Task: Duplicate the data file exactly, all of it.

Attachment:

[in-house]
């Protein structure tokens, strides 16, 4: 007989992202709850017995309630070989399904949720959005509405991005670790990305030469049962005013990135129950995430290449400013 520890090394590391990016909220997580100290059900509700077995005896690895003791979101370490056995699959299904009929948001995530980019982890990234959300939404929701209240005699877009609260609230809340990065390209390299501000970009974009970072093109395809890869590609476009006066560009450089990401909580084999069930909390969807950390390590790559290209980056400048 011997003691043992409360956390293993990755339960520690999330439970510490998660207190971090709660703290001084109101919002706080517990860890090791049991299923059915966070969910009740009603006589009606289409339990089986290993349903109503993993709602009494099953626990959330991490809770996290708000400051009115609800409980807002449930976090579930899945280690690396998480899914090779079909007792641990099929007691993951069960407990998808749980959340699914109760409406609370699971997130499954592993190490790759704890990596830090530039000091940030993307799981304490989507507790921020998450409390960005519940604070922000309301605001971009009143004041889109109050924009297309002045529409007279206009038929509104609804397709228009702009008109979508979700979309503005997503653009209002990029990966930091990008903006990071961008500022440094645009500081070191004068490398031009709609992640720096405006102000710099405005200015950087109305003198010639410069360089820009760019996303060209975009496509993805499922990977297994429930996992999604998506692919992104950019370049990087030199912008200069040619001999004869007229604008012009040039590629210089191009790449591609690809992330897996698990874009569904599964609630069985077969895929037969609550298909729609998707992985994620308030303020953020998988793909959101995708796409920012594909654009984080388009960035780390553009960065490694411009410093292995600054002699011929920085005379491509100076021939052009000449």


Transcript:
[in-house]
């Protein structure tokens, strides 16, 4: 007989992202709850017995309630070989399904949720959005509405991005670790990305030469049962005013990135129950995430290449400013 520890090394590391990016909220997580100290059900509700077995005896690895003791979101370490056995699959299904009929948001995530980019982890990234959300939404929701209240005699877009609260609230809340990065390209390299501000970009974009970072093109395809890869590609476009006066560009450089990401909580084999069930909390969807950390390590790559290209980056400048 011997003691043992409360956390293993990755339960520690999330439970510490998660207190971090709660703290001084109101919002706080517990860890090791049991299923059915966070969910009740009603006589009606289409339990089986290993349903109503993993709602009494099953626990959330991490809770996290708000400051009115609800409980807002449930976090579930899945280690690396998480899914090779079909007792641990099929007691993951069960407990998808749980959340699914109760409406609370699971997130499954592993190490790759704890990596830090530039000091940030993307799981304490989507507790921020998450409390960005519940604070922000309301605001971009009143004041889109109050924009297309002045529409007279206009038929509104609804397709228009702009008109979508979700979309503005997503653009209002990029990966930091990008903006990071961008500022440094645009500081070191004068490398031009709609992640720096405006102000710099405005200015950087109305003198010639410069360089820009760019996303060209975009496509993805499922990977297994429930996992999604998506692919992104950019370049990087030199912008200069040619001999004869007229604008012009040039590629210089191009790449591609690809992330897996698990874009569904599964609630069985077969895929037969609550298909729609998707992985994620308030303020953020998988793909959101995708796409920012594909654009984080388009960035780390553009960065490694411009410093292995600054002699011929920085005379491509100076021939052009000449």